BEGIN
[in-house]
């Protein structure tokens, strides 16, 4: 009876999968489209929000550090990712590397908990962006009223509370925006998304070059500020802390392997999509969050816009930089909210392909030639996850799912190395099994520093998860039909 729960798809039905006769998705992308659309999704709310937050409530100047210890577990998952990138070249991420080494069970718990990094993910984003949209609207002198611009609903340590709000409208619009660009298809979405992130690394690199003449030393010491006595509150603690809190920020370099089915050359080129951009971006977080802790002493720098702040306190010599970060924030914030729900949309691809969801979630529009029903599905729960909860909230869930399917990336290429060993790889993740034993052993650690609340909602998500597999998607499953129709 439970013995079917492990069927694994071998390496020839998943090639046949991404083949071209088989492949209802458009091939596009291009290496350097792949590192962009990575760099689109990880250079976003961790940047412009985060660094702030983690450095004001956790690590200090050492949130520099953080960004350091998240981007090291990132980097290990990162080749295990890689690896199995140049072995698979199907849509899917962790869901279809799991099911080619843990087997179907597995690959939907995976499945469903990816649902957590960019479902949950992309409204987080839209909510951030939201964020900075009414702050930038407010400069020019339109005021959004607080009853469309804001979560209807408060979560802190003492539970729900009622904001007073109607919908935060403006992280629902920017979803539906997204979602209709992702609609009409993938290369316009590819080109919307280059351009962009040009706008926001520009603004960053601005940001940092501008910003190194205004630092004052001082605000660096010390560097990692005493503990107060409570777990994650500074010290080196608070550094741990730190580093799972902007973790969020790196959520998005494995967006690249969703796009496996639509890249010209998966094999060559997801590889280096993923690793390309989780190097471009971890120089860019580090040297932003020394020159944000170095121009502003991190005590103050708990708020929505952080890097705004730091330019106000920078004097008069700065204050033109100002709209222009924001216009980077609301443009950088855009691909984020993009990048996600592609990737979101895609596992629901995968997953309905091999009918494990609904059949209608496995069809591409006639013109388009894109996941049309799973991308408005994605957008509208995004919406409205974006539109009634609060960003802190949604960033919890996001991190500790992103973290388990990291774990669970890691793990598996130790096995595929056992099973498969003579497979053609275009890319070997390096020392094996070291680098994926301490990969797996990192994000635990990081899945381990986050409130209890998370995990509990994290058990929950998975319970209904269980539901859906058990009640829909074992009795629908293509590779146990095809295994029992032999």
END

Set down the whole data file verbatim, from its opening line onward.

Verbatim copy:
[in-house]
């Protein structure tokens, strides 16, 4: 009876999968489209929000550090990712590397908990962006009223509370925006998304070059500020802390392997999509969050816009930089909210392909030639996850799912190395099994520093998860039909 729960798809039905006769998705992308659309999704709310937050409530100047210890577990998952990138070249991420080494069970718990990094993910984003949209609207002198611009609903340590709000409208619009660009298809979405992130690394690199003449030393010491006595509150603690809190920020370099089915050359080129951009971006977080802790002493720098702040306190010599970060924030914030729900949309691809969801979630529009029903599905729960909860909230869930399917990336290429060993790889993740034993052993650690609340909602998500597999998607499953129709 439970013995079917492990069927694994071998390496020839998943090639046949991404083949071209088989492949209802458009091939596009291009290496350097792949590192962009990575760099689109990880250079976003961790940047412009985060660094702030983690450095004001956790690590200090050492949130520099953080960004350091998240981007090291990132980097290990990162080749295990890689690896199995140049072995698979199907849509899917962790869901279809799991099911080619843990087997179907597995690959939907995976499945469903990816649902957590960019479902949950992309409204987080839209909510951030939201964020900075009414702050930038407010400069020019339109005021959004607080009853469309804001979560209807408060979560802190003492539970729900009622904001007073109607919908935060403006992280629902920017979803539906997204979602209709992702609609009409993938290369316009590819080109919307280059351009962009040009706008926001520009603004960053601005940001940092501008910003190194205004630092004052001082605000660096010390560097990692005493503990107060409570777990994650500074010290080196608070550094741990730190580093799972902007973790969020790196959520998005494995967006690249969703796009496996639509890249010209998966094999060559997801590889280096993923690793390309989780190097471009971890120089860019580090040297932003020394020159944000170095121009502003991190005590103050708990708020929505952080890097705004730091330019106000920078004097008069700065204050033109100002709209222009924001216009980077609301443009950088855009691909984020993009990048996600592609990737979101895609596992629901995968997953309905091999009918494990609904059949209608496995069809591409006639013109388009894109996941049309799973991308408005994605957008509208995004919406409205974006539109009634609060960003802190949604960033919890996001991190500790992103973290388990990291774990669970890691793990598996130790096995595929056992099973498969003579497979053609275009890319070997390096020392094996070291680098994926301490990969797996990192994000635990990081899945381990986050409130209890998370995990509990994290058990929950998975319970209904269980539901859906058990009640829909074992009795629908293509590779146990095809295994029992032999």